Sharing of A Statement for A Sad Story from Japan Member


November 11, 2021

In response to the tragic deaths that occurred at an immigration facility in March, we call for thorough and appropriate protection for foreign victims of domestic violence and improvement of measures.

On March 6, 2021, a 33-year-old Sri Lankan woman, Ms. Ratnayake Liyanage Wishma Sandamali, lost her life in a detention facility of the Nagoya Immigration Bureau.

From the contents of the “Investigation Report on the Death of an Inmate at the Nagoya Immigration Bureau on March 6, 2021” (hereinafter referred to as the “Report”) released on August 10 by the Immigration Bureau of the Ministry of Justice (hereinafter referred to as the “Bureau”), it became clear that the Bureau’s response was inhumane and that it failed to take necessary medical measures. We strongly protest the inappropriate response of the Immigration Bureau, which took away her irreplaceable life, and we believe that it is an extremely serious problem that cannot be overlooked that Ms. Wishma Sandamali, in particular, did not receive proper protection despite her complaint of domestic violence (hereinafter sometimes referred to as “DV”) and her request for help.

Problem 1: The Nagoya Immigration Bureau’s handling of DV victims

Ms. Wishma Sandamali was detained without being protected as a victim of DV, even though she was a DV victim who consulted the police for help after suffering DV from the man she was dating. “When a victim of domestic violence or a foreign national who is considered to be a victim of domestic violence is recognized during a residence examination or deportation procedure, the foreign national should be interviewed about the details of the domestic violence case” (Article 3-1 (1)). Also, “If they wish to do so, they should contact the Spousal Violence Counseling Center or police officer in the area where they reside” (Article 5-2) according to the “Guideline for Measures Concerning Domestic Violence Cases”. However, the Bureau failed to take any action based on the DV measures, even though Ms. Wishma Sandamali had complained that she had been subjected to DV.

Problem 2: The initial response of the police

According to the Report, in the application for provisional release submitted by Ms. Wishma Sandamali on January 4, 2021, she stated that she had “appeared before the police and told them that her boyfriend had been violent” as the reason for requesting provisional release (page 57 of the report). This situation could have been prevented if the police had cooperated with the Spousal Violence Counseling and Support Center and had protected her in the shelter at a women’s counseling center, instead of the Immigration Bureau. In order to prevent a tragedy like this from happening again, the police response and the Bureau’s response should be thoroughly examined.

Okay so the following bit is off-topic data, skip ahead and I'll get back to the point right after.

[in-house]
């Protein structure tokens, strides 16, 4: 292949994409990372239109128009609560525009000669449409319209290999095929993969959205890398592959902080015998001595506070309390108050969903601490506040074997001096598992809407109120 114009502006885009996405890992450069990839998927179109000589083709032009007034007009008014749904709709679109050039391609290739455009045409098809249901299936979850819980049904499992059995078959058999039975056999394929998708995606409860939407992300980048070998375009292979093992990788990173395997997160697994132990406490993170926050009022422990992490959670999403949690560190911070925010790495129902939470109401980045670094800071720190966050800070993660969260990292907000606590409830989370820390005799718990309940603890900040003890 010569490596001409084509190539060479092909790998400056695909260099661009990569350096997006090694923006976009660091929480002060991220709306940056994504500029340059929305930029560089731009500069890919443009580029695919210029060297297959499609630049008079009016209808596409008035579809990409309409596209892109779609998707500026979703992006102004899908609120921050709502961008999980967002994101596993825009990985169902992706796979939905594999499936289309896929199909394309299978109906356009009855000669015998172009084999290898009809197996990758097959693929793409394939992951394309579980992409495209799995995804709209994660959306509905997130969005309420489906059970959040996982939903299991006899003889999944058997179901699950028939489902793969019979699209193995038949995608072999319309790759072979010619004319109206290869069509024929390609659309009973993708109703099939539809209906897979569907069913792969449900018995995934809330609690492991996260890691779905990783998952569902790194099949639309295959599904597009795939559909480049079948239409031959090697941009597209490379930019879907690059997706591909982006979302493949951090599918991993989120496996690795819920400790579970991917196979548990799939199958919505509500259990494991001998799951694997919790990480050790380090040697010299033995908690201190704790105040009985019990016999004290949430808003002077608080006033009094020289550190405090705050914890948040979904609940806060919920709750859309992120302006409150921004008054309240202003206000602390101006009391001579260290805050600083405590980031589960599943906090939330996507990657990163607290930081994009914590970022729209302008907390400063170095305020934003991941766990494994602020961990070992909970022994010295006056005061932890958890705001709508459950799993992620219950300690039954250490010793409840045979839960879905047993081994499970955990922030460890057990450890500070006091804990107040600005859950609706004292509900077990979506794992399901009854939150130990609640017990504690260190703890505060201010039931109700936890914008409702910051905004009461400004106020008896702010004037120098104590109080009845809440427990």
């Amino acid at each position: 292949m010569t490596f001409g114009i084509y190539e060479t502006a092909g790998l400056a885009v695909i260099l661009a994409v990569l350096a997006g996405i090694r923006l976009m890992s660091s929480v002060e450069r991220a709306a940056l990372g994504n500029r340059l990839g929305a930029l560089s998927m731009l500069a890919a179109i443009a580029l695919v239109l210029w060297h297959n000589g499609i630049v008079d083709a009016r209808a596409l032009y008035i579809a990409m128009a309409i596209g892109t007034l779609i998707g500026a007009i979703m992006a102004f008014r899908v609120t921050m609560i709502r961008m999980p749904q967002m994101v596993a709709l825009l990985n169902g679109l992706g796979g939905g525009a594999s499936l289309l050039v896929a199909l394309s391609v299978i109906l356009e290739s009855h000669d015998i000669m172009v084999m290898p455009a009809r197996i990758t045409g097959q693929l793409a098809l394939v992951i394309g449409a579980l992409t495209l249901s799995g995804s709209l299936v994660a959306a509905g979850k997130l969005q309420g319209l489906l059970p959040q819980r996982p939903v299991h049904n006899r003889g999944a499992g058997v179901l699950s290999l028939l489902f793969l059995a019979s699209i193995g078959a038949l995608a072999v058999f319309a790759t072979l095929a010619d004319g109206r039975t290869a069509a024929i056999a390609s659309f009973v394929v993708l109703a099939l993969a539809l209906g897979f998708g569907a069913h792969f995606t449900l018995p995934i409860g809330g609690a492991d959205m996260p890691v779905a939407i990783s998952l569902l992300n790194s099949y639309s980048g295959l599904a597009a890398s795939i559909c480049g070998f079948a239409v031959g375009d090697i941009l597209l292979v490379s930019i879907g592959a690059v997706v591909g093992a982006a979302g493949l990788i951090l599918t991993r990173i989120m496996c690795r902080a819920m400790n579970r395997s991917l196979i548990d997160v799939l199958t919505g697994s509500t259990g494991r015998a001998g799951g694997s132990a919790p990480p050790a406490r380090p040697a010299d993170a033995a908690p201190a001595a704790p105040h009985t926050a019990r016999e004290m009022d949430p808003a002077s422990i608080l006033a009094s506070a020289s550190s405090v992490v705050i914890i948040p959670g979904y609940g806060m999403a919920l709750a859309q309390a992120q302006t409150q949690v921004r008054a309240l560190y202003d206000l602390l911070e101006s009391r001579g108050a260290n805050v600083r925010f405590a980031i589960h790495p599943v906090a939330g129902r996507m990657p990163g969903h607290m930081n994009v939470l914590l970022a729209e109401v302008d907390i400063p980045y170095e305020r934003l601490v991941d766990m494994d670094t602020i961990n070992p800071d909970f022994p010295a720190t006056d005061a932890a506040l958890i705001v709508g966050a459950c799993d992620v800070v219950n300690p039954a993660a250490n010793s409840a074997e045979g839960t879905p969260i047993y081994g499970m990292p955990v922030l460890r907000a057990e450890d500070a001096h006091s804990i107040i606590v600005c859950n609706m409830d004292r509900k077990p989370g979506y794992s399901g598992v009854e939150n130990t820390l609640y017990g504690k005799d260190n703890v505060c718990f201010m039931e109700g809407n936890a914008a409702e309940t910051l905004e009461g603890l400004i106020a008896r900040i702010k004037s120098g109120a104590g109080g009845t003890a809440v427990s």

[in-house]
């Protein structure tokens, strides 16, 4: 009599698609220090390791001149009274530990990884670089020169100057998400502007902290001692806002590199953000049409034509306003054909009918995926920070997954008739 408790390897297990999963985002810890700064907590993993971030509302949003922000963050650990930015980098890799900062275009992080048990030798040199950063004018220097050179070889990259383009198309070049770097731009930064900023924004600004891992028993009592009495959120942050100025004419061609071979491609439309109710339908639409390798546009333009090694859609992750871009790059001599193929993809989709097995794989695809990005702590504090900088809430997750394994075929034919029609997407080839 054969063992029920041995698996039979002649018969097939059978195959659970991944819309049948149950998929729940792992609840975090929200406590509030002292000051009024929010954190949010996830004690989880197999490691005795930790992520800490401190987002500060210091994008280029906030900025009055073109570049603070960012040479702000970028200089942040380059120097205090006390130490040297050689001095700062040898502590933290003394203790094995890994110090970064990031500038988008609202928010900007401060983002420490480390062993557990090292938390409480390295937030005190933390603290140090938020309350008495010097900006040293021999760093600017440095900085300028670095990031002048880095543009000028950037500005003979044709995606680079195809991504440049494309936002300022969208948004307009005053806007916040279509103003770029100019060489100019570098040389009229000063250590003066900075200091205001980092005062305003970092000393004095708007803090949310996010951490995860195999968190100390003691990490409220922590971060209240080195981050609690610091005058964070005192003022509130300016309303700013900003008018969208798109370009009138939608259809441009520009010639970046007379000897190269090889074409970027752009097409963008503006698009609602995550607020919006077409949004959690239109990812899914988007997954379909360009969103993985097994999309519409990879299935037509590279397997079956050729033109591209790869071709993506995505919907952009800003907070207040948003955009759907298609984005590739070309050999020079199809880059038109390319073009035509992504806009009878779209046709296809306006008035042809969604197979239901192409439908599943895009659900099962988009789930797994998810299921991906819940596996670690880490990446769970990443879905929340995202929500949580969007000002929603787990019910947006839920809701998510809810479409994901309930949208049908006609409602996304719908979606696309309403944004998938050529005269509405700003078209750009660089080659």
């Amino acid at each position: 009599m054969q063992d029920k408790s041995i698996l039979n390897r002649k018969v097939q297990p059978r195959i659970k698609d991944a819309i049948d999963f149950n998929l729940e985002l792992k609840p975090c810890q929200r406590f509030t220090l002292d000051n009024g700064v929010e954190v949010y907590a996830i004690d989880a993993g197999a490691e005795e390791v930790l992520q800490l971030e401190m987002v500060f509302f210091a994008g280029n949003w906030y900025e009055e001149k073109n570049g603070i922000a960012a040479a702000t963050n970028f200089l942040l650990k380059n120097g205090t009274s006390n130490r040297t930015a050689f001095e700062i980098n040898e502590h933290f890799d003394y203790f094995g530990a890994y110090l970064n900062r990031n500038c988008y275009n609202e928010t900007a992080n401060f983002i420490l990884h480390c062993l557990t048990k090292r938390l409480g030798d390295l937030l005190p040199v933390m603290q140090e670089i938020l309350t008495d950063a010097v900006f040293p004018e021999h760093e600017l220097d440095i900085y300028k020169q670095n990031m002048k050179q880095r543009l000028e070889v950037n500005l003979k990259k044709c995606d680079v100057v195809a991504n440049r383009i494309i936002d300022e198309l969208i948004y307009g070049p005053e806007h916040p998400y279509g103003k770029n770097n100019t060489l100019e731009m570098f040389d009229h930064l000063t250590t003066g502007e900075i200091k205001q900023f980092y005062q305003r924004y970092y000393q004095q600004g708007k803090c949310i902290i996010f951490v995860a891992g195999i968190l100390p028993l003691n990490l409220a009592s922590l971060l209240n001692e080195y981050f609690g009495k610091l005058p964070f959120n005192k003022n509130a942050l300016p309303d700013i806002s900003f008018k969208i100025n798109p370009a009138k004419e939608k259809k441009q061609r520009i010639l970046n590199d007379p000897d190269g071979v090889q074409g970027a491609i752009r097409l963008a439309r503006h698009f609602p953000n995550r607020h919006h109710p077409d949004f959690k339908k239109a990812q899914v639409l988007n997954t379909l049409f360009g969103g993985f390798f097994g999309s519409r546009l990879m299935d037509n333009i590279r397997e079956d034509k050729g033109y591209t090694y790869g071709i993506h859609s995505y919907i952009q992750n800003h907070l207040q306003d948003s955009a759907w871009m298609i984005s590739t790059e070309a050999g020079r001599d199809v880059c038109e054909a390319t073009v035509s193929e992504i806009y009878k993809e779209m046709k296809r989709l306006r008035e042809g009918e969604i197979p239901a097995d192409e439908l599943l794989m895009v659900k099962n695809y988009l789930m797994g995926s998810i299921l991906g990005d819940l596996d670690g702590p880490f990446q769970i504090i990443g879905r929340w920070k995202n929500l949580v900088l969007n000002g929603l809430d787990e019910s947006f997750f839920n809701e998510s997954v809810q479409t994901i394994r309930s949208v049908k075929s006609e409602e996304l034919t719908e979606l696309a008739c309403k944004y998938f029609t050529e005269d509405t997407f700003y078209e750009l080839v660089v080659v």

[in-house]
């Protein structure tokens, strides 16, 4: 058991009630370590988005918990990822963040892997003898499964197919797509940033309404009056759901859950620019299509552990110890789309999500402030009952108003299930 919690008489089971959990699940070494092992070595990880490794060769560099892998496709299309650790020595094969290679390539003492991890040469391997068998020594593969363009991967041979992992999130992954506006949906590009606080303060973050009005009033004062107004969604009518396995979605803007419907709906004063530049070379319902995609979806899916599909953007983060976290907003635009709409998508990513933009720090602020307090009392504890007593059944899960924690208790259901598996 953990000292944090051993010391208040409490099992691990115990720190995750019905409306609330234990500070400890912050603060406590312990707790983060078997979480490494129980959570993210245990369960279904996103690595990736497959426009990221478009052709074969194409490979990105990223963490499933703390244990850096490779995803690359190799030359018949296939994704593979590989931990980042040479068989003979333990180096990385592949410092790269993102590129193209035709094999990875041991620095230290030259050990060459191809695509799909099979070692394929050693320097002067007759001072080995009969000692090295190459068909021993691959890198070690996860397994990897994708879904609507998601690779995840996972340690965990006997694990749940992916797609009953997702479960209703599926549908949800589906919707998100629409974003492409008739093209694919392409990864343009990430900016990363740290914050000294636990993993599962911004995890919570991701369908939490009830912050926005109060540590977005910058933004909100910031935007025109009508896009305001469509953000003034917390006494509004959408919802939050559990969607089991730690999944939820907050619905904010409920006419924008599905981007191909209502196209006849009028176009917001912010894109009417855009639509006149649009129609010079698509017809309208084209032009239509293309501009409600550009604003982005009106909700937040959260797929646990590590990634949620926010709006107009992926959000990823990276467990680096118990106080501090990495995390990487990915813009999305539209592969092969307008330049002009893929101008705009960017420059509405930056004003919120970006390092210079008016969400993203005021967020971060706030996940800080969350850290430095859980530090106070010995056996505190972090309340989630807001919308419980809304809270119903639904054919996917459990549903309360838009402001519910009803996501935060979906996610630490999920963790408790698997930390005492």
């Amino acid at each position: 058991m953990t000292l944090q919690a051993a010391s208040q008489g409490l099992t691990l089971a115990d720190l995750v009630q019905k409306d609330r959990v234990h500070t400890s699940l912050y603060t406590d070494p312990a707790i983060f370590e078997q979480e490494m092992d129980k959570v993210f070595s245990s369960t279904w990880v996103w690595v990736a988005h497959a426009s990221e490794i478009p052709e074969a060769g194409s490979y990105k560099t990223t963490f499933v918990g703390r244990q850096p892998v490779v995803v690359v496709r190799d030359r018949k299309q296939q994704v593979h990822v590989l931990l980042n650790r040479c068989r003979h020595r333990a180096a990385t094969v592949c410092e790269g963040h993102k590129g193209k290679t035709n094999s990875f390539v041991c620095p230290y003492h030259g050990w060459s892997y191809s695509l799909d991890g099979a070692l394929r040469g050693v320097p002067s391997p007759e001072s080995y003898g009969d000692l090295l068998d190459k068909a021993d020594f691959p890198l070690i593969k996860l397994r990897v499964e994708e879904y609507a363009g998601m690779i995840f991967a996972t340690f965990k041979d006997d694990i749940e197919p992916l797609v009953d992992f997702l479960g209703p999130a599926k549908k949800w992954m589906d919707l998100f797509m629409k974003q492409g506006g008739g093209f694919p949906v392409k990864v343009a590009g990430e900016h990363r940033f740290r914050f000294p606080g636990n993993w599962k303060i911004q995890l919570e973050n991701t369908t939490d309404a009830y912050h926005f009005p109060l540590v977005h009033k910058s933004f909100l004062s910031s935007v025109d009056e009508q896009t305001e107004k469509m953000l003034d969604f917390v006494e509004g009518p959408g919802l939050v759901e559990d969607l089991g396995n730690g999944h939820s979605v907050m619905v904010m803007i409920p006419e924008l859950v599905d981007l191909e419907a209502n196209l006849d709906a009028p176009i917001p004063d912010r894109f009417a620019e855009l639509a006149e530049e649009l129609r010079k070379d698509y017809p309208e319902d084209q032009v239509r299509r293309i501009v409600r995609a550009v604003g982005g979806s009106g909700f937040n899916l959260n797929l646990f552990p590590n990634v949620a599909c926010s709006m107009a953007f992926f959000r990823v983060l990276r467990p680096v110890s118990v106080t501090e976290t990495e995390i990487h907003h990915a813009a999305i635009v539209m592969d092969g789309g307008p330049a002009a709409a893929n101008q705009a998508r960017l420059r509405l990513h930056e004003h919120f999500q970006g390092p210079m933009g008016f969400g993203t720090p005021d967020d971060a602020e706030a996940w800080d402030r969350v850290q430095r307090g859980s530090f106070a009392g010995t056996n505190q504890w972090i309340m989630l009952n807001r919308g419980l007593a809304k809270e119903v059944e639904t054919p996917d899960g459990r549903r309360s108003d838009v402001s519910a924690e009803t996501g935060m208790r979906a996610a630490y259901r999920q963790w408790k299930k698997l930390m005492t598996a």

Problem 3: DV judgment in the Report

The Report states that the staff should have interviewed Ms. A (Ms. Wishma Sandamali) in accordance with the Guideline, but it is not clear whether Ms. A (Ms. Wishma Sandamali) would have been recognized as a victim of DV even if the staff had followed the procedure. The conclusion of the Report is extremely narrow in its view of cases in which a person should be protected as a victim of DV, and it displays nothing short of a gross lack of awareness of DV. The results of this investigation are highly reprehensible and show that if the Bureau, which has little knowledge of DV, is left to deal with DV victims, many victims will continue to be detained without being recognized as victims.

According to statistics from the Ministry of Justice, the number of DV victims recognized by local immigration offices nationwide is only in the double digits every year (82 cases in 2019). In the past, the reasons for this have been cited as the lack of support information and the inability of consultation services to respond to victims, but this case has revealed a more serious problem: the extremely poor understanding of DV at immigration offices.

Therefore, we request the following.

Part 1. To the relevant ministries and agencies:

  1. To the Immigration and Refugee Management Agency of the Ministry of Justice
  2. Reconsideration of the response to DV victims in the report
  3. The Immigration Bureau should immediately start to fundamentally revise the procedures for DV victims
  4. Investigate and clarify the reasons why the Guideline was not thoroughly disseminated to the frontline staff in this case, investigate the status of dissemination and implementation of the measures at facilities nationwide, compile measures for improvement, and announce the policy for the improvement of training methods.
  • To the police

 When the police receive a consultation from a foreigner, if there is a complaint of domestic violence, regardless of whether or not the person has a status of residence, they should report it to the Spousal Violence Counseling and Support Center, not the Immigration Bureau, and ask for a response.

Part 2. Law revision

We call for the following revisions of the law:

  1. Revision of the Immigration Control and Refugee Recognition Act; and
  2. Revision of the Domestic Violence Prevention Act

We recognize that both the verification of this problem and the measures to prevent its recurrence are extremely inadequate, and we call for a thorough verification and the formulation of measures to prevent its recurrence, especially the prompt revision of the law and the guidelines for measures.

Solidarity Network with Migrants Japan

Japan Network Against Trafficking In Persons (JNATIP)

All Japan Women’s Shelter Network

KYOFUKAI-Japan Christian Women’s Organization

Human Rights Now

Contact to

All Japan Women’s Shelter Network

For a complete full statement, please click the link below.